People don’t often fit into distinct categories of “bully” or “victim”. Many of us do find ourselves in both of these roles depending on the situation and the specific power dynamics involved. Using language that enforces this binary is overly simplistic.
Pink Shirt Day does give the problem of inter-student violence status in the classroom and in the national consciousness, but I worry that the campaign elevates the image of solidarity above actual acts of solidarity. Perhaps wearing pink on February 25 is a step in the right direction; or perhaps it is a shallow distraction from considering the complex power relationships that underscore violence. Either way, the question must be asked: Does this pink shirt say enough?
I recall once that Stephen Harper believed in championing religious freedom. Except for people he doesn’t like.
Now he’s appealing a federal court ruling allowing people to exercise their religious freedom by becoming citizens while not publicly removing their niqab.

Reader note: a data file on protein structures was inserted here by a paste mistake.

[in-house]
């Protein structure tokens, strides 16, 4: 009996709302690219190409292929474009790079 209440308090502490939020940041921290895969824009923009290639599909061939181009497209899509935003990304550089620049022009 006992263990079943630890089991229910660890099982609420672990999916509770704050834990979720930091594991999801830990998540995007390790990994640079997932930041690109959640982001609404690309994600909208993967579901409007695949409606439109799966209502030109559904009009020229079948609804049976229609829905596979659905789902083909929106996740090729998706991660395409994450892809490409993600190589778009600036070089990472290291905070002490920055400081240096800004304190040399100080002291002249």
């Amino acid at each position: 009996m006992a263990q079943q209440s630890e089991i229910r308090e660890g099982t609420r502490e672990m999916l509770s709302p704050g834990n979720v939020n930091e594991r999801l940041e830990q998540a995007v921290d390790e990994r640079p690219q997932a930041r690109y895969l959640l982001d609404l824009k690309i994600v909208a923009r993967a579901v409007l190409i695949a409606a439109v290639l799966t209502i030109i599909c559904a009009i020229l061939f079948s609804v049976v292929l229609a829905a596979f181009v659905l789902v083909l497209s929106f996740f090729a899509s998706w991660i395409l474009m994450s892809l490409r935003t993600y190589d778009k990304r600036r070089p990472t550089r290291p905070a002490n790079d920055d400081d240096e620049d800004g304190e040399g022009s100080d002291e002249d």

But why, you ask?
Because Canada is transparent, open, equal and just. And Stephen Harper is our leader, so he too is transparent, open, equal and just.
Except he’s not. At all. He’s a racist and a hypocrite. Read on!
“I believe, and I think most Canadians believe that it is — it is offensive that someone would hide their identity at the very moment where they are committing to join the Canadian family,” he said.
“This is a society that is transparent, open and where people are equal, and that is just, I think we find that offensive; that is not acceptable to Canadians and we will proceed with action on that.”
Ishaq, a Pakistani national and devout Sunni Muslim, says her religious beliefs obligate her to wear a niqab. She has said while she has no problem unveiling herself in private so that an official can confirm her identity, she draws the line at unveiling herself at a public citizenship ceremony.
The Transit referendum “Yes” campaign has been asserting itself all over Facebook, Twitter, neighbourhood news boxes, and I can’t help but ask myself, Since when is increasing a flat tax a leftist thing to do?
Oh! The word “transit” has been attached to the newest proposed consumer flat tax increase, therefore rendering it “left” and “sustainable”. Have we forgotten that the poorest members of our community are already shelling out $91-$170/ month just to be able to ride a crowded bus to work and back without risk of being detained by over zealous transit police (the only armed transit police in Canada)?